Uber reveals finances as it gears up for IPO

Lloyd Doyle
April 12, 2019

Investment bankers had previously told Uber it could be worth as much as $120 billion.

Uber Technologies on Thursday filed for an initial public offering that's expected to value the ride-sharing company at upwards of $100 billion.

Uber's IPO is just the latest trouble for Lyft, which has endured an unenviable first few days as a public company having attracted skepticism about its market share growth, revenue expansion and optimistic valuation. The company lost $4 billion in 2017.

The San Francisco-based company reported $11.3 billion in revenue previous year, a sharp increase from the $7.9 billion in revenue in 2017. In addition to ride-hailing, its business includes bike and scooter rentals, freight hauling, food delivery, and an expensive self-driving auto division.

The massive filing shows Uber has been generating the robust revenue growth that entices investors, but also racked up almost $8 billion in losses over its 10 years in existence, which mirrors the same trend challenging Lyft, Uber's main rival in the U.S.

Uber, which was founded in 2009, has completed a total of over 10 billion rides and has expanded to more than 700 cities in over 60 countries.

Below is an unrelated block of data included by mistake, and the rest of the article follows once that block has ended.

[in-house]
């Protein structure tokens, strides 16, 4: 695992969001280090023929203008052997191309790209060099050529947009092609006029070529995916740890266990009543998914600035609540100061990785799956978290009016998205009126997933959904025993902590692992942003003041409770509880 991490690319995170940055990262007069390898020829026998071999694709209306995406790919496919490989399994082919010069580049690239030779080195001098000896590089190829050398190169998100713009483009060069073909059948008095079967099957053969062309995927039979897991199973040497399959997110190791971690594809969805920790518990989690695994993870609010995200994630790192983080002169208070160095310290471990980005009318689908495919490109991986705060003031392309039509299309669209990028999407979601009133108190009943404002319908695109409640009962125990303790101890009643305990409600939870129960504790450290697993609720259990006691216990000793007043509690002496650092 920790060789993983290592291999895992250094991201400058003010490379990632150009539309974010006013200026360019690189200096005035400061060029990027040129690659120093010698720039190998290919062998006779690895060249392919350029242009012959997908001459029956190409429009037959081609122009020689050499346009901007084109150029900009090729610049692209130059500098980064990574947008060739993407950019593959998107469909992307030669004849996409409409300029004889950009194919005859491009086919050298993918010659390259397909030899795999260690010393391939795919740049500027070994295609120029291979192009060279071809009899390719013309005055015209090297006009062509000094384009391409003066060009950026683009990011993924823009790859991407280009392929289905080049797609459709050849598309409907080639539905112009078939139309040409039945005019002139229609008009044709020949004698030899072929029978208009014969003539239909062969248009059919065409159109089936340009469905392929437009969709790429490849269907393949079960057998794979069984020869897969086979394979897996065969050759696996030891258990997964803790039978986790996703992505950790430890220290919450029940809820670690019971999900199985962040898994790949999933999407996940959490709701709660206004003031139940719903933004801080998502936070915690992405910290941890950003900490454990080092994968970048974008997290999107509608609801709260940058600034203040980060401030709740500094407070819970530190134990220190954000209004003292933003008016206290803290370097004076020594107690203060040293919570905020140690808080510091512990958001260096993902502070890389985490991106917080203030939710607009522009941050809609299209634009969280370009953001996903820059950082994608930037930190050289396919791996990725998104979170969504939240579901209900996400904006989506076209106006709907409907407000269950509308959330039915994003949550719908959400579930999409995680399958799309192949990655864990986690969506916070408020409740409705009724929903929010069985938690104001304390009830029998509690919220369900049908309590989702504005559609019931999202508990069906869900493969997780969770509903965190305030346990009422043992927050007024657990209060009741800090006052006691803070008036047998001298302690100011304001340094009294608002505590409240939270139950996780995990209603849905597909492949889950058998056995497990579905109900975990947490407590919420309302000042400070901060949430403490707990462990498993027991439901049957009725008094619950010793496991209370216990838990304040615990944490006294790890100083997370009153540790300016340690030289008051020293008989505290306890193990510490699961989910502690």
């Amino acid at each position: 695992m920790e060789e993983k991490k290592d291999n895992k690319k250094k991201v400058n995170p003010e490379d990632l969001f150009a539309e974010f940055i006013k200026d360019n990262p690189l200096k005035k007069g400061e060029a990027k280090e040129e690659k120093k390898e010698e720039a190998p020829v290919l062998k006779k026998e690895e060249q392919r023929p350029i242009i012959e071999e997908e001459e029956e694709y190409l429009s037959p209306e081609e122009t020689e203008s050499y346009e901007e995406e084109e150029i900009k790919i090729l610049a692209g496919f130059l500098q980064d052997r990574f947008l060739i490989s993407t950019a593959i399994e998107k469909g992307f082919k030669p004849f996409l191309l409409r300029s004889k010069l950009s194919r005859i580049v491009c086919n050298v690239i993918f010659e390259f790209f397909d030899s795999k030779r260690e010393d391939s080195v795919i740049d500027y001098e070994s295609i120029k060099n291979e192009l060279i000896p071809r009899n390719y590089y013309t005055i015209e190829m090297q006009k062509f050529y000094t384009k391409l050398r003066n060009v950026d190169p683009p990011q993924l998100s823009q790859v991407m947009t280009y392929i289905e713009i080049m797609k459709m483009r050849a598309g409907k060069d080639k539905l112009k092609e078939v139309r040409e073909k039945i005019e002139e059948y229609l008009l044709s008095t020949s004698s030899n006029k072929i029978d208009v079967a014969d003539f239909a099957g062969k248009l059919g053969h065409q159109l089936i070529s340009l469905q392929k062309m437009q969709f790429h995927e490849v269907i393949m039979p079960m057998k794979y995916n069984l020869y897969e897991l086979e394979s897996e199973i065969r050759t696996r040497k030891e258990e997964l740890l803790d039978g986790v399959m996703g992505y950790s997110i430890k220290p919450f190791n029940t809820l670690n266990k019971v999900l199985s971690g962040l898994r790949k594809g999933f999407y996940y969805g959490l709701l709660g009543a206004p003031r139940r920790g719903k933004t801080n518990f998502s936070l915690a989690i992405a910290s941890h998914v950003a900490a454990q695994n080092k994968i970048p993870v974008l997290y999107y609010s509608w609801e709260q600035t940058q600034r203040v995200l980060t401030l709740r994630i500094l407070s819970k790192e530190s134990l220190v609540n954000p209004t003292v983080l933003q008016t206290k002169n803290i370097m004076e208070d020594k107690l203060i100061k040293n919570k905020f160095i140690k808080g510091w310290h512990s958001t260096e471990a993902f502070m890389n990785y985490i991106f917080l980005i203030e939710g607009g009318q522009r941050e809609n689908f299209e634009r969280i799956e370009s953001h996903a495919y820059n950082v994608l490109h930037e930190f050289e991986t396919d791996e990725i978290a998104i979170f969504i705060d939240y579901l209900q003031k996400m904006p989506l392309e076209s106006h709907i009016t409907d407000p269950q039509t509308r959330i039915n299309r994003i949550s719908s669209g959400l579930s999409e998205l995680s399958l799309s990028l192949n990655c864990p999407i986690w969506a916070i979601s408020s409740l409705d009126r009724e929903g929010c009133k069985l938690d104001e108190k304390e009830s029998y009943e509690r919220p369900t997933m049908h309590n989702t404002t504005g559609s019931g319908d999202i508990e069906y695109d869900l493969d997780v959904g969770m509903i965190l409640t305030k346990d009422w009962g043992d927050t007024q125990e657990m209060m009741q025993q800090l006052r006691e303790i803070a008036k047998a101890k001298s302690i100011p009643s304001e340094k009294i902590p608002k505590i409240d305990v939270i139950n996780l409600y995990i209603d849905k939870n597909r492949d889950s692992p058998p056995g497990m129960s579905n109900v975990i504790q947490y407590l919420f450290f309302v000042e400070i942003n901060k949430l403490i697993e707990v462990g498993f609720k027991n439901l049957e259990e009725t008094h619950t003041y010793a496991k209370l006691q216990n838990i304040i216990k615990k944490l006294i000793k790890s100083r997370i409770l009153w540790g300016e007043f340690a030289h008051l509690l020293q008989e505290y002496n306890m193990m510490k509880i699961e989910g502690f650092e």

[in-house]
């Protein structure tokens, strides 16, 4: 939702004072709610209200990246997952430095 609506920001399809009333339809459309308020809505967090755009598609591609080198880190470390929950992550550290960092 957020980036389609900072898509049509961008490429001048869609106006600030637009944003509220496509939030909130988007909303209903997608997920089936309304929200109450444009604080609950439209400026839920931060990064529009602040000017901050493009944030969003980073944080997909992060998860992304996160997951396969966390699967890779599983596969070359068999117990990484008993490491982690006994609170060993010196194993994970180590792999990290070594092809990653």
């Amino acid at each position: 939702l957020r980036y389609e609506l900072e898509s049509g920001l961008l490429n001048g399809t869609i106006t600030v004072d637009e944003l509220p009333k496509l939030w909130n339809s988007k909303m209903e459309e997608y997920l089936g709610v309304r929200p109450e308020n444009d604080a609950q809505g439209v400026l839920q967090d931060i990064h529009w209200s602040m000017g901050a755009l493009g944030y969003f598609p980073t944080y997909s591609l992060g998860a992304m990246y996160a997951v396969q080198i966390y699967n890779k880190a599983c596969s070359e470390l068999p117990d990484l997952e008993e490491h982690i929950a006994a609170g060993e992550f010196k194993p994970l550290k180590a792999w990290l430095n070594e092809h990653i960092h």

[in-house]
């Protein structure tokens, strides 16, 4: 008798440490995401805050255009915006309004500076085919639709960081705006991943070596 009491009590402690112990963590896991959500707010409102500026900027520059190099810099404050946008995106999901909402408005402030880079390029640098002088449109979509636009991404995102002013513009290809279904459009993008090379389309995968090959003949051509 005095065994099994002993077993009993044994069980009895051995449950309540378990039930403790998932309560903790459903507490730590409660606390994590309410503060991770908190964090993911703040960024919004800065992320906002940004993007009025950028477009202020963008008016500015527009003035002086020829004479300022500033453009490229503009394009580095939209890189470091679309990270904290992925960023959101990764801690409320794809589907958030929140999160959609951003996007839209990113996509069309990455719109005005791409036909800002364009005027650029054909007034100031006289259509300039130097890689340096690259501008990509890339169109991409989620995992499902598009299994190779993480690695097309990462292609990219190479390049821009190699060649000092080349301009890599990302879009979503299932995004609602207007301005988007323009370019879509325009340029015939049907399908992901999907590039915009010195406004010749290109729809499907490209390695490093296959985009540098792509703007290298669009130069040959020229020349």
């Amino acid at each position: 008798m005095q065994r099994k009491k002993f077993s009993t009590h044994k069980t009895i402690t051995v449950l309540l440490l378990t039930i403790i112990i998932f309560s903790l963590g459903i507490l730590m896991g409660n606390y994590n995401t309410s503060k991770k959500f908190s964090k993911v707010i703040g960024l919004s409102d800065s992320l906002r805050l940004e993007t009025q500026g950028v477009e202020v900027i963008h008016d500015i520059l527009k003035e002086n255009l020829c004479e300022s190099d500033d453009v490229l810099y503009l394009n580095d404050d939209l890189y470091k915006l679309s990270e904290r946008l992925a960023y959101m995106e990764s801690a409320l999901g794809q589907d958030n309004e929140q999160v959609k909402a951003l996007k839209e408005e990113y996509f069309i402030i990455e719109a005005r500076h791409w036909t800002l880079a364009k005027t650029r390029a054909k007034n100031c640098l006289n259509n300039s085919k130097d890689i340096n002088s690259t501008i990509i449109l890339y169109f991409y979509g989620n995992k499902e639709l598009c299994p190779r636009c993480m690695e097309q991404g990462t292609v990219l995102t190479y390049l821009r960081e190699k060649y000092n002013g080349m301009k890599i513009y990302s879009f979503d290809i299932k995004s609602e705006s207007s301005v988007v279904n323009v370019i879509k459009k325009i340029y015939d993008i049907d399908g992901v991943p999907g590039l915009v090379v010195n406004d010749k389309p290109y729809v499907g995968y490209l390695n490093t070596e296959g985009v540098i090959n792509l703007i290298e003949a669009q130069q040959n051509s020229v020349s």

Uber and Lyft signs are seen on a auto in Redondo Beach, California, U.S., March 25, 2019. That would make it the largest IPO since Alibaba Group went public in 2014 with a staring valuation of $169 billion.

Uber drivers might not get health insurance or other benefits, but after the ride-hailing company filed to go public Thursday, it's paying out long-time drivers with a cash reward and an option to invest in the company.

Travis Kalanick, the former CEO who resigned in 2017 under pressure from the board, is one of Uber's largest shareholders, owning almost 9 per cent of the ride-hailing company's stock. And it's likely to be the largest among USA tech companies since Facebook took its bow on Wall Street seven years ago at a time when most people hadn't ever considered using an app on their smartphone to summon a ride from strangers driving their own cars. The company is also considered a forerunner in ongoing efforts by tech leaders to develop autonomous vehicle technology, though Uber suffered a significant setback past year when one of its vehicles fatally struck a pedestrian in Arizona.

Other reports by Iphone Fresh

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